We spent another productive day in the garden yesterday.
The ground was broken and corn, beans, peas, and okra were planted.
As we planted our last row, we watched the sun go down together. And it felt so good.
As I type this morning, a nice soft, soaking rain is falling, nourishing our seeds. Good timing, indeed.
In all, 40 rows total were planted. I believe my sweet hubs was trying to make amends for those lost seedlings!
Fortunately for us, my Papa lives a short distance from us, and we were able to borrow his tiller and planter.
Those items are on our wish list… with so many other things we need and want around here.
It warmed my heart to see Daniel so eager to help his daddy.
They took turns with the planter, and the garden was prayed over by all…
You can see Daniel with his sweet hands pressed together in the photo above. My heart is so full!
For this event, I was relegated to a supervisory position (my neck is still mending).
I took notes and made decisions concerning what to plant in each row.
There are 20 rows of Trucker’s Favorite corn, and the other 20 rows contain 1 row each of 18 different varieties of peas/beans, plus 1 row of okra. Corn is easily cross-pollinated, so we stuck with one variety. (Trucker’s favorite is heat and drought tolerant and disease/pest resistant. It seemed like a good variety to me!) Cross-pollination doesn’t happen with peas or beans, so we’re trialing them this year. We’ll see which ones grow best in our soil and which ones we find tastiest, and those will be planted in abundance next year. There are an equal number of bush varieties and pole varieties. Cross pollination occurs in okra, so again we planted one variety: Clemson Spineless.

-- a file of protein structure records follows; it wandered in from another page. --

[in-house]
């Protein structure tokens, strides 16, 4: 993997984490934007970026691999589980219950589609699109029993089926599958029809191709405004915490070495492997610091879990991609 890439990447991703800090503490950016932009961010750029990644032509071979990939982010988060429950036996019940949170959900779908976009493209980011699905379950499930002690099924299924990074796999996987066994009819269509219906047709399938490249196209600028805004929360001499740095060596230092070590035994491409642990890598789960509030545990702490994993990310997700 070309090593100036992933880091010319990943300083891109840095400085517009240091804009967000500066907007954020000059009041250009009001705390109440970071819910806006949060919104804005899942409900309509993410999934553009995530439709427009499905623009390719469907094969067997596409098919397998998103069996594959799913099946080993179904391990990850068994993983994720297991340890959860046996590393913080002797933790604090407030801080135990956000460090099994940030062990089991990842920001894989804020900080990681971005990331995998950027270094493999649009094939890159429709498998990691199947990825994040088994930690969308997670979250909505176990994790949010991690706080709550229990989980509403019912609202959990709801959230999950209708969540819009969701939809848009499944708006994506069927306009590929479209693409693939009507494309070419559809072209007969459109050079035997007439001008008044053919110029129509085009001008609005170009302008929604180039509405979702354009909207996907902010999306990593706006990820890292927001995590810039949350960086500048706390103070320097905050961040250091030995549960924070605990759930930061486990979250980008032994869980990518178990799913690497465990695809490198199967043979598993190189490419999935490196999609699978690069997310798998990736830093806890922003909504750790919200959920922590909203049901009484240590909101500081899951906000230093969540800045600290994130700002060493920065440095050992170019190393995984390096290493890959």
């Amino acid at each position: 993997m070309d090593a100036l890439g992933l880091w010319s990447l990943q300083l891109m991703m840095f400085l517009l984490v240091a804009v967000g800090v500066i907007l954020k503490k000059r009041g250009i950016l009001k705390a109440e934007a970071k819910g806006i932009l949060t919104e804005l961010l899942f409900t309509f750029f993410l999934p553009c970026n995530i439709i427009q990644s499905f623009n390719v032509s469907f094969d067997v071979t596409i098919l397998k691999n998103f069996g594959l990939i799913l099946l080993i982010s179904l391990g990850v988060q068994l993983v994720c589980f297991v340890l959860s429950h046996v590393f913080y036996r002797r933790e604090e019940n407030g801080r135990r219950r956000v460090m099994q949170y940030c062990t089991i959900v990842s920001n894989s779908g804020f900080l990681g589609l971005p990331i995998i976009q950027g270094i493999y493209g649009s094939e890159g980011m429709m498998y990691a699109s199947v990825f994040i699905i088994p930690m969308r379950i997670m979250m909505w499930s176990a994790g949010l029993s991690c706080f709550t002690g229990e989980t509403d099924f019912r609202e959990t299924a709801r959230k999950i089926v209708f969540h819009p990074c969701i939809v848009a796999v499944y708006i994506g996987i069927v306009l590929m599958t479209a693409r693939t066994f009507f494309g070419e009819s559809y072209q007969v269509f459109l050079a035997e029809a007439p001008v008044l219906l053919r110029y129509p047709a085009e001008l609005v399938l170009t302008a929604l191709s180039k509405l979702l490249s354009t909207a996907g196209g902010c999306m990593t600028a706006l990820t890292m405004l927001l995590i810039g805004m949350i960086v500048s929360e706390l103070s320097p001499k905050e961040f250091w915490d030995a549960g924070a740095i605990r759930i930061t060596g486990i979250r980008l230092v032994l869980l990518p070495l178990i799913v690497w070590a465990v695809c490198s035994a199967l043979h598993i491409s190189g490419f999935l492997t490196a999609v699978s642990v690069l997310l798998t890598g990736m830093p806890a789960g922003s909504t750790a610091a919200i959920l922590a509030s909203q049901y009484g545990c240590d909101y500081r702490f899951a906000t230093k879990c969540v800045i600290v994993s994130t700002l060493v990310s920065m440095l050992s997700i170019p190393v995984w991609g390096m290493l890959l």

Earlier in the day, Sara Lynn and I repotted some tomato seedlings. These are all Homestead tomatoes which were my favorite tomatoes we grew last year. They really hold up well under our extreme heat and humidity better than other varieties I’ve grown. We’re also trying some new tomato varieties this year, but they are newly emerged seedlings and not yet ready for transplant.
I think it’s important to encourage homesteading/life skills early on in children. So, I gave Sara Lynn a few recycled pots, some potting soil, and seedlings of her own to plant. She happily potted her ‘peppers’ (she insisted hers were peppers even though I told her they were tomatoes!) while I took care of my own. We had a great time getting our hands dirty together, and I dare say a love for gardening was born in her little heart.
We worked up quite an appetite after our work was done. Cinnamon applesauce for me…
And ice cream for the little one.
I could tell she was all tuckered out after the planting fun.
When she asked me if she could take her nap outside, I thought, why not?
We rested on the back porch together. She with her teddy bear, and I with a good book. Bliss.